My take on this...
BIG into hip-hop, since the early days of electro-funk, Afrika Bambaataa, Doug E. Fresh, Whodini, etc. and through hip-hop's "golden age"
with groups like Eric B. & Rakim, De La Soul, Brand Nubian, BDP, Tribe Called Quest, Gang Starr, The Pharcyde, Public Enemy, etc. So that's my
Themes of violence, drug use, money, women, etc. have always been present in rap music, but it was more on par with rock music in general. There's no
denying the shift in rap music that occurred around '93, so the author of this letter does
have the time period correct. Hip-hop music used to
be an intelligent, provocative art form. It was a positive cultural force to recon with. Hip hop artists were
conspiracy theorists. They drew
heavily from the black-power and afro-centric movements of the 60's and 70's, the Nation of Islam, Black Panthers, Malcolm X, etc. Although you could
often find points of contention with the ideas expressed in the lyrics, there was genuine creativity, thought, skill and an overall dynamic feel to
the music. Rap began to have mass appeal, and these artists were on major labels like Elektra, Warner, BMG, Capitol, etc. This is key, because the
major labels are where the major money is.
In my estimate, that all changed around '93, and the huge album behind it was Dr. Dre's The Chronic
(released Dec. '92). Yes, previously there
was Geto Boys, Eazy-E, Ice-T and other gangsta acts already in the market, but The Chronic
really changed the game, so to speak. That was
followed up the following year by Snoop Dogg's solo debut,Doggystyle
, which was huge. What makes more sense is that record companies began to
follow the money and soon MTV and the record stores were overrun with gangsta rap.
What also happened around this same time? Alternative rock exploded. Intelligent, creative hip-hop got lost in the record company's scramble to cash
in. Record labels started dropping these acts in favor of harder acts who's lyrics glorified crime, money, abuse of women, drugs, etc. No longer
were rap lyrics composed of sharp social commentary, but became mere braggadocio or gibberish. Gone were DJ's scratching on turntables and rappers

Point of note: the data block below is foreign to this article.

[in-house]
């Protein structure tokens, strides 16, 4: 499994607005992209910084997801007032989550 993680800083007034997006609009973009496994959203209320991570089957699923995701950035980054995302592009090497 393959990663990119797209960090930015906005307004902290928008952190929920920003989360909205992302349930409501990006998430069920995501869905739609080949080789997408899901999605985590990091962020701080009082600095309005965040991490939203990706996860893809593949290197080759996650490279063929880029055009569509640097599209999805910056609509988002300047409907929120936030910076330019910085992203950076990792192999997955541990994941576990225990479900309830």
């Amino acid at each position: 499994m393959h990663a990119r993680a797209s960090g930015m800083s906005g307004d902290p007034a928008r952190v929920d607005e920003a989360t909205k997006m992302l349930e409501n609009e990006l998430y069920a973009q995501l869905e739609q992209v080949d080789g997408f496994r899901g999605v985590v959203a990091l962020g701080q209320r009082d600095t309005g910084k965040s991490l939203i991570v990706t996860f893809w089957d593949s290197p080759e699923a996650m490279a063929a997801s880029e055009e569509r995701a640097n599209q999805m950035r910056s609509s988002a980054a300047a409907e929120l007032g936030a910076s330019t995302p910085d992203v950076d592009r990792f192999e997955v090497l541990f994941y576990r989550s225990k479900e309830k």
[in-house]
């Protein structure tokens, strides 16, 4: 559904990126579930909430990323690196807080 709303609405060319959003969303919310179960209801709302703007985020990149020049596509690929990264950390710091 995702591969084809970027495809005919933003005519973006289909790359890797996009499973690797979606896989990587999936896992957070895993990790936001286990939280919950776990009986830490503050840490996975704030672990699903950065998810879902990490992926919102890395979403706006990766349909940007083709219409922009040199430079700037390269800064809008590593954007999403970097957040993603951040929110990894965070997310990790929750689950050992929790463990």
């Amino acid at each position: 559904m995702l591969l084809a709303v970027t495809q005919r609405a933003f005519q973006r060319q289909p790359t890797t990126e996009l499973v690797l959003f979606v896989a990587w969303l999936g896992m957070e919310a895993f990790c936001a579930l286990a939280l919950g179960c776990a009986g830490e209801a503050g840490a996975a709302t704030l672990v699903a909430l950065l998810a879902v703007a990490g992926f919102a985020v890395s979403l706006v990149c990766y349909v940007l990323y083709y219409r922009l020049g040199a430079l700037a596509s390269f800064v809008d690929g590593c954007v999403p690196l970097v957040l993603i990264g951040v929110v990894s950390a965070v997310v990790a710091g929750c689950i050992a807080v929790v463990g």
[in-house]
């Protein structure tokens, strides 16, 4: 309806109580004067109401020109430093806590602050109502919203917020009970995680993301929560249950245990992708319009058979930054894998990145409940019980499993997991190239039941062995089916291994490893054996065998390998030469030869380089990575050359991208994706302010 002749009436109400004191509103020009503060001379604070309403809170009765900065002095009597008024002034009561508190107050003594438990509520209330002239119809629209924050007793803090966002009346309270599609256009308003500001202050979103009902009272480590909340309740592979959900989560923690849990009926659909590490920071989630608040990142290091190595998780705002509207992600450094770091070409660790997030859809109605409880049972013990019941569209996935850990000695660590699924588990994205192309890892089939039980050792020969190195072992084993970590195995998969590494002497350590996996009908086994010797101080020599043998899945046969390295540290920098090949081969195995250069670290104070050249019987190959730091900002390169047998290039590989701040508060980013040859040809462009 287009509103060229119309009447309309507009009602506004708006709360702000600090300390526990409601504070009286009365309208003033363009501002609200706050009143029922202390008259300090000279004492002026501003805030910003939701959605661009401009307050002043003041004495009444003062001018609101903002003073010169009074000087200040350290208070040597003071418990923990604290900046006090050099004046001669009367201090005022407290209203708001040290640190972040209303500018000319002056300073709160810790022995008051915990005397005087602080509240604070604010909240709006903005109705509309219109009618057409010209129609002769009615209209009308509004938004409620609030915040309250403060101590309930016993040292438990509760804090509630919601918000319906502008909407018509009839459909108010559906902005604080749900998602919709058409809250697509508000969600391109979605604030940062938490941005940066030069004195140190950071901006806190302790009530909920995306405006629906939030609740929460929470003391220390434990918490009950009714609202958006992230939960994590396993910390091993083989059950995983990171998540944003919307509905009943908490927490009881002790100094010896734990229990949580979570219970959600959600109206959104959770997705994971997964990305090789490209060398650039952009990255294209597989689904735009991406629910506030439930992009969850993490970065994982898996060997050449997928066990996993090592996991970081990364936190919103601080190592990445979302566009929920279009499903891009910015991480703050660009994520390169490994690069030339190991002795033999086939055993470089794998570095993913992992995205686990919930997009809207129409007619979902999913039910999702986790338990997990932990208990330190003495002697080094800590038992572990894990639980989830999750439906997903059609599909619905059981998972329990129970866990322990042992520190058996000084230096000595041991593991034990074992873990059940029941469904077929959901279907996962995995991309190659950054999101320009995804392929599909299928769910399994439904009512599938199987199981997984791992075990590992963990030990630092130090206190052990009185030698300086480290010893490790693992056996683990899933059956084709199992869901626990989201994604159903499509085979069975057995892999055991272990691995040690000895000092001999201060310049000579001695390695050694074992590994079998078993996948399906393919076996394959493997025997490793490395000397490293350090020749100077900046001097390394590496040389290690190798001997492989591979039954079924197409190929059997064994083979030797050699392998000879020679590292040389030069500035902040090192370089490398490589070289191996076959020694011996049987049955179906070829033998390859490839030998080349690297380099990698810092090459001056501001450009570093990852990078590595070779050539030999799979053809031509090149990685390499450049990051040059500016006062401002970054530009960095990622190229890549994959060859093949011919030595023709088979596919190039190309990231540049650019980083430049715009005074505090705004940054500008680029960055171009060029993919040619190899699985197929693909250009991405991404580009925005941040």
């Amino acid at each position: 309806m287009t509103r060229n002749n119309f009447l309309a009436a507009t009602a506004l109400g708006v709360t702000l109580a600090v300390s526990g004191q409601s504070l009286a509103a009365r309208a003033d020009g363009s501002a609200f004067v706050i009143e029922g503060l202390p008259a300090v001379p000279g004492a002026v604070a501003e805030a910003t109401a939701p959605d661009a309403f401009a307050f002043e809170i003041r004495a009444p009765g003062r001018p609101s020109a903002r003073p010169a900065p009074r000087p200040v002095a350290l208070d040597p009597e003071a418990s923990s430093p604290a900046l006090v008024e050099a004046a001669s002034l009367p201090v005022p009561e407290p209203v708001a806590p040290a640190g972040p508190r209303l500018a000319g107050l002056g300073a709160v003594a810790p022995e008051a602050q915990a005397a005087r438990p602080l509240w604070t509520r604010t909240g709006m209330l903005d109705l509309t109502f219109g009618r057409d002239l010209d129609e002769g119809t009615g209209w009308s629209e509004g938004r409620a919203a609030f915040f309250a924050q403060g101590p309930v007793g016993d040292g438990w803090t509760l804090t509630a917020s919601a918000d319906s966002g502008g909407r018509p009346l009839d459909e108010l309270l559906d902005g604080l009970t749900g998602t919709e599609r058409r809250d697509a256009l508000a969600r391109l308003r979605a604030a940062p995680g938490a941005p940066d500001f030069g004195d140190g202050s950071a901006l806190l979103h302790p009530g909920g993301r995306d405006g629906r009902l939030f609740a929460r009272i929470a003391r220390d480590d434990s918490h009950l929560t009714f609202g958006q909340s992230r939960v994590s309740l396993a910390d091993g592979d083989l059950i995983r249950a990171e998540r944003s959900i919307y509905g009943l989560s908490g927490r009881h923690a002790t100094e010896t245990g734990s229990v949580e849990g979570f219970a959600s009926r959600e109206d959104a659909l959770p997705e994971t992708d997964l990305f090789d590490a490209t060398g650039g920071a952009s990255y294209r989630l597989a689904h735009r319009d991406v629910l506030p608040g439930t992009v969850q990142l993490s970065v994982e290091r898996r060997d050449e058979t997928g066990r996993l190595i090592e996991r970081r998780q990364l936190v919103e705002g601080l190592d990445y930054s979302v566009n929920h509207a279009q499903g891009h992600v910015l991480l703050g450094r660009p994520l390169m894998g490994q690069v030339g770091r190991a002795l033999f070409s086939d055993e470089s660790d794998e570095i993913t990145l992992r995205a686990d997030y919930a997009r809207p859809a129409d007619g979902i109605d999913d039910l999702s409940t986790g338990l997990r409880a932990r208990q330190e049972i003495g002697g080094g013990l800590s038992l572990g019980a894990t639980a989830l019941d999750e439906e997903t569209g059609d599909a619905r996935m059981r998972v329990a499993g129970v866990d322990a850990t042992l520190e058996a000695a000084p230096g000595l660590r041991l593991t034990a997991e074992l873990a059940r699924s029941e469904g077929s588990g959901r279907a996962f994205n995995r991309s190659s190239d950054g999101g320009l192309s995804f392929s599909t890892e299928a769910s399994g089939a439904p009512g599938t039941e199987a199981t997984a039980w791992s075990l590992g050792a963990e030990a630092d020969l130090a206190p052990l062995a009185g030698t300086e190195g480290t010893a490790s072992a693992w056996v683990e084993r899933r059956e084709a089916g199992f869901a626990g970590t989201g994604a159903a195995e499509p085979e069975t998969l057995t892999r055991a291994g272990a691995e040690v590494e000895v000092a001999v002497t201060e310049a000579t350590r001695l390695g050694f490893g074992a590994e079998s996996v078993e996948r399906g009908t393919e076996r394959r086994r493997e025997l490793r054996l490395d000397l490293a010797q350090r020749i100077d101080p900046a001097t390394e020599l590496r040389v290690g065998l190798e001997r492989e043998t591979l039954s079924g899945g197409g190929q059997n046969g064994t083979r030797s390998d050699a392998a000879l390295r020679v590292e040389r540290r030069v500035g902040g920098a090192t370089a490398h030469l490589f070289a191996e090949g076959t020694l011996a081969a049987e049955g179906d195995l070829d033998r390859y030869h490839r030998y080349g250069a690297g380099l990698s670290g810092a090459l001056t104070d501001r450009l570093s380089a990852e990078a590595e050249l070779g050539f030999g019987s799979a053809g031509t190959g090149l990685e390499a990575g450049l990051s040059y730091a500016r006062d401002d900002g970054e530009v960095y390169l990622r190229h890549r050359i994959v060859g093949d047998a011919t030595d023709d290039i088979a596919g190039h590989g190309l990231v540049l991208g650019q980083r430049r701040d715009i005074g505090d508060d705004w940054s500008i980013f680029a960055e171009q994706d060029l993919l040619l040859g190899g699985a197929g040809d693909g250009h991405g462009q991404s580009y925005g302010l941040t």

crafting intricate rhymes. And this trend has continued up until today. Rap is more popular than ever- right up there with pop acts like Katy Perry
and Rihanna. True "hip-hop" acts continued of course, but went back underground on indie labels (Jurassic 5, etc.).
In my opinion, this letter is nothing more than a simple-minded hoax. Someone pulled a gun in a conference room? Consider the source, a reader of
the Hip Hop Is Read
blog. Obviously, this is someone who is a fan of hip-hop and would love to simplify the
complex social reasons for the downfall of the art form and shift the blame to the nation's prison industry instead of music consumers themselves.
It's much harder to accept and deal with the reality that the community that once embraced intelligent hip-hop changed their tastes (through free will
or industry and media pressures). But really, has Bone Thugs-n-Harmony led more people to a life of crime? Is that even measurable? I don't doubt
that record companies sought gangsta acts, but not because they were strong-armed by some shady group of people in order to fill up the nation's
What happened to hip-hop is not unique in the music industry. Trends have always emerged from the underground to the level of popular recognition,
been exploited, cloned and marketed by the music industry only to return to the underground scene once popular tastes have changed. What's
interesting now is that gangsta rap has mostly returned to the underground and indie labels as well. In it's place we have big, flashy, glittery
"rap" (Black Eyed Peas, LMFAO, Lil Wayne, etc.) that has virtually no resemblance to the hip-hop of the early 90's. The music industry responds to
trends and they also foster trends and the sinister reality is right under our noses... money wins out over music.
edit on 4/27/2012 by
NaKeDuSk because: (no reason given)